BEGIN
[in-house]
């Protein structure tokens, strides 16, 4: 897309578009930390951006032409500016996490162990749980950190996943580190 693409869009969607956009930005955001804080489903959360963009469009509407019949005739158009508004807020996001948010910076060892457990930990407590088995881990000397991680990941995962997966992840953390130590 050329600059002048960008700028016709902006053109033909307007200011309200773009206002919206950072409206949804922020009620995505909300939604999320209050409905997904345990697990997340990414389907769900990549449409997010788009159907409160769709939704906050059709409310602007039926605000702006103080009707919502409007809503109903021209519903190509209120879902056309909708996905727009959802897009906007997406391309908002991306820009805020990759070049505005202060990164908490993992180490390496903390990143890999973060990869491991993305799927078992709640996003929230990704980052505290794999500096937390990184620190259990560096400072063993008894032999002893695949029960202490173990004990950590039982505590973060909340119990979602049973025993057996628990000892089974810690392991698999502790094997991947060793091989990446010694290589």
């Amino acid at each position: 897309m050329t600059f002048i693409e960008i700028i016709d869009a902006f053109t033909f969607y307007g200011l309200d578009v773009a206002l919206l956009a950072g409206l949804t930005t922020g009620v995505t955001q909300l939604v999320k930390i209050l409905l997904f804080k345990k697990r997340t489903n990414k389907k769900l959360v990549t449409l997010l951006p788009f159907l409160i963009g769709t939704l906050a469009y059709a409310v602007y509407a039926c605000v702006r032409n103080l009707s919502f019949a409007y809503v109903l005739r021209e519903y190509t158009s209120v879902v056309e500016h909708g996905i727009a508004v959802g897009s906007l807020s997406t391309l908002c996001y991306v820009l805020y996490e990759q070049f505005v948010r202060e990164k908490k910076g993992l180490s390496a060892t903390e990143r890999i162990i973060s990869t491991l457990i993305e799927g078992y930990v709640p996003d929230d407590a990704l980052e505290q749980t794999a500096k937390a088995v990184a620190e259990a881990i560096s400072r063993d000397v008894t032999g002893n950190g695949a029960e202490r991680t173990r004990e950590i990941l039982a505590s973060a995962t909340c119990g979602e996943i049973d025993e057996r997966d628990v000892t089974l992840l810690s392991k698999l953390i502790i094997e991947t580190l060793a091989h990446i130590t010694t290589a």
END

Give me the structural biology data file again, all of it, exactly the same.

[in-house]
């Protein structure tokens, strides 16, 4: 897309578009930390951006032409500016996490162990749980950190996943580190 693409869009969607956009930005955001804080489903959360963009469009509407019949005739158009508004807020996001948010910076060892457990930990407590088995881990000397991680990941995962997966992840953390130590 050329600059002048960008700028016709902006053109033909307007200011309200773009206002919206950072409206949804922020009620995505909300939604999320209050409905997904345990697990997340990414389907769900990549449409997010788009159907409160769709939704906050059709409310602007039926605000702006103080009707919502409007809503109903021209519903190509209120879902056309909708996905727009959802897009906007997406391309908002991306820009805020990759070049505005202060990164908490993992180490390496903390990143890999973060990869491991993305799927078992709640996003929230990704980052505290794999500096937390990184620190259990560096400072063993008894032999002893695949029960202490173990004990950590039982505590973060909340119990979602049973025993057996628990000892089974810690392991698999502790094997991947060793091989990446010694290589």
């Amino acid at each position: 897309m050329t600059f002048i693409e960008i700028i016709d869009a902006f053109t033909f969607y307007g200011l309200d578009v773009a206002l919206l956009a950072g409206l949804t930005t922020g009620v995505t955001q909300l939604v999320k930390i209050l409905l997904f804080k345990k697990r997340t489903n990414k389907k769900l959360v990549t449409l997010l951006p788009f159907l409160i963009g769709t939704l906050a469009y059709a409310v602007y509407a039926c605000v702006r032409n103080l009707s919502f019949a409007y809503v109903l005739r021209e519903y190509t158009s209120v879902v056309e500016h909708g996905i727009a508004v959802g897009s906007l807020s997406t391309l908002c996001y991306v820009l805020y996490e990759q070049f505005v948010r202060e990164k908490k910076g993992l180490s390496a060892t903390e990143r890999i162990i973060s990869t491991l457990i993305e799927g078992y930990v709640p996003d929230d407590a990704l980052e505290q749980t794999a500096k937390a088995v990184a620190e259990a881990i560096s400072r063993d000397v008894t032999g002893n950190g695949a029960e202490r991680t173990r004990e950590i990941l039982a505590s973060a995962t909340c119990g979602e996943i049973d025993e057996r997966d628990v000892t089974l992840l810690s392991k698999l953390i502790i094997e991947t580190l060793a091989h990446i130590t010694t290589a």